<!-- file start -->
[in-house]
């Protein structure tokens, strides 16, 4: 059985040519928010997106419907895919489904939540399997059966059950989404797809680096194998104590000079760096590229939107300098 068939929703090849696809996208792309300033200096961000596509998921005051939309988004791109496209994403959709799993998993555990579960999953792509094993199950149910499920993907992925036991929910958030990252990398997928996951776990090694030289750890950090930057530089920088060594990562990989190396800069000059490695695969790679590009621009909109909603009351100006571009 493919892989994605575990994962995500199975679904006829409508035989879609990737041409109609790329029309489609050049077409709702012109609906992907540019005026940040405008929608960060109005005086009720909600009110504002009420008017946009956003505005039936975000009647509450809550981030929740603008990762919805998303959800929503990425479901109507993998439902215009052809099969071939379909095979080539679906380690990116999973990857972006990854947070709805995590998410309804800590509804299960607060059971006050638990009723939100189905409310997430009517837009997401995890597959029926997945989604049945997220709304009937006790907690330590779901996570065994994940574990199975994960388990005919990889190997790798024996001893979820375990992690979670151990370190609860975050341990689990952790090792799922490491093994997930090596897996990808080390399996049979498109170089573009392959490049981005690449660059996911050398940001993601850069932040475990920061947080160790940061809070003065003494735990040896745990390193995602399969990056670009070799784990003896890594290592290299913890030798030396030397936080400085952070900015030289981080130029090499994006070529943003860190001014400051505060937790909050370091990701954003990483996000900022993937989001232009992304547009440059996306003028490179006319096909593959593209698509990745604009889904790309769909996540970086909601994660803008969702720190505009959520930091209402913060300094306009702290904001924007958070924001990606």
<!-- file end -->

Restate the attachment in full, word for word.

[in-house]
């Protein structure tokens, strides 16, 4: 059985040519928010997106419907895919489904939540399997059966059950989404797809680096194998104590000079760096590229939107300098 068939929703090849696809996208792309300033200096961000596509998921005051939309988004791109496209994403959709799993998993555990579960999953792509094993199950149910499920993907992925036991929910958030990252990398997928996951776990090694030289750890950090930057530089920088060594990562990989190396800069000059490695695969790679590009621009909109909603009351100006571009 493919892989994605575990994962995500199975679904006829409508035989879609990737041409109609790329029309489609050049077409709702012109609906992907540019005026940040405008929608960060109005005086009720909600009110504002009420008017946009956003505005039936975000009647509450809550981030929740603008990762919805998303959800929503990425479901109507993998439902215009052809099969071939379909095979080539679906380690990116999973990857972006990854947070709805995590998410309804800590509804299960607060059971006050638990009723939100189905409310997430009517837009997401995890597959029926997945989604049945997220709304009937006790907690330590779901996570065994994940574990199975994960388990005919990889190997790798024996001893979820375990992690979670151990370190609860975050341990689990952790090792799922490491093994997930090596897996990808080390399996049979498109170089573009392959490049981005690449660059996911050398940001993601850069932040475990920061947080160790940061809070003065003494735990040896745990390193995602399969990056670009070799784990003896890594290592290299913890030798030396030397936080400085952070900015030289981080130029090499994006070529943003860190001014400051505060937790909050370091990701954003990483996000900022993937989001232009992304547009440059996306003028490179006319096909593959593209698509990745604009889904790309769909996540970086909601994660803008969702720190505009959520930091209402913060300094306009702290904001924007958070924001990606």